Bubbles, Brick Walls and Connectivity. Families affected by parental imprisonment and their experiences of community-based support.

Brookes, Lorna (2014) Bubbles, Brick Walls and Connectivity. Families affected by parental imprisonment and their experiences of community-based support. Doctoral thesis, University of Central Lancashire.

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It is estimated that around 200,000 children in the UK experience the imprisonment of a parent. Imprisonment has been described as a family affair, as families suffer the brunt of the punishment supposedly directed at the offender. Despite an awareness of this impact there is a distinct lack of community-based support services for families affected by parental imprisonment, and no central support strategy from government.
This practitioner-researcher study aimed to discover how ‘whole-families’ affected by parental imprisonment (children, parents/carers and parents who are/have been prisoners) experience community-based support. A collective case study approach was utilised. Eight families who were supported by the UK based charity, Person Shaped Support (PSS) contributed their experiences; this comprised 18 participants; 5 children, 8 parents/carers, and 5 parents who had been in prison. All participants took part in one audio-recorded in-depth interview, either at PSS or in their own home. Some participants offered further insights via conversations with the researcher, which were recorded in the form of handwritten notes.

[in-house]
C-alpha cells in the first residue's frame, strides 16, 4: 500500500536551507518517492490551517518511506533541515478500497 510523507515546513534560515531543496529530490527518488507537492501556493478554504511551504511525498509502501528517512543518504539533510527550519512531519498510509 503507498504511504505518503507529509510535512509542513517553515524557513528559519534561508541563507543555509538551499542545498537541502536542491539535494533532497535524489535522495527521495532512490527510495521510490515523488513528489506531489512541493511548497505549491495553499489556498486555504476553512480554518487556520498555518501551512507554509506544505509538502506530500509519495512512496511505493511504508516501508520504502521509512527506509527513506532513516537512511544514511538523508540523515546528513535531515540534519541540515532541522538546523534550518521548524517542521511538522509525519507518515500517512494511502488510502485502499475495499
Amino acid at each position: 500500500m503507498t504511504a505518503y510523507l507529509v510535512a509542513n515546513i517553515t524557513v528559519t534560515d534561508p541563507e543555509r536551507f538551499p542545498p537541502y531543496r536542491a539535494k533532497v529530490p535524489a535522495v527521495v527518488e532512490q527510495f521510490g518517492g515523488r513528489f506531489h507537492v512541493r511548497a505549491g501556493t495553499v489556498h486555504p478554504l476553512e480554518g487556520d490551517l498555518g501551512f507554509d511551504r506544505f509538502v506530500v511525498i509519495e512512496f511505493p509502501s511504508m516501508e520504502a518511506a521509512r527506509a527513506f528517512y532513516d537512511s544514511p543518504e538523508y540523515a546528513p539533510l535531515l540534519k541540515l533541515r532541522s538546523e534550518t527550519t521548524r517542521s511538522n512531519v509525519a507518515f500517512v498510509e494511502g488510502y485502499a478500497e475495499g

Transcripts were analyzed using thematic analysis; they were analyzed individually and then considered as part of their family grouping. Early themes from each family were then compared and contrasted from family to family. Four major themes were identified: (1) ‘Isolation and Someone to Talk To’; (2) ‘Feeling Understood and Being Judged’; (3) ‘Power, Secrets and Lies and Fighting Back’; and (4)’ Loss, Contact and Change’. Participants spoke of feeling isolated and marginalized, which some described like ‘being in bubbles’; they also described the ‘brick walls’ they experienced which reflected their frustrations of being judged and their conflict with statutory services, members of their communities and members of their own families. A tentative model centered on ‘Personal Connectivity’ is presented in which personal connectivity is seen to be the over-riding support need for these families. With enhanced personal connectivity, the families reported being able to form and maintain meaningful relationships, which helped them to better cope. Some participants also reported personal growth.
Recommendations are that practitioners who aim to help families affected by parental imprisonment should adopt a ‘whole-family’ systemic approach to practice and provide support through non-judgmental listening, conveying understanding, sharing knowledge (of the criminal justice system), providing opportunities for safe family contact, and opportunities for affected families to meet peers.

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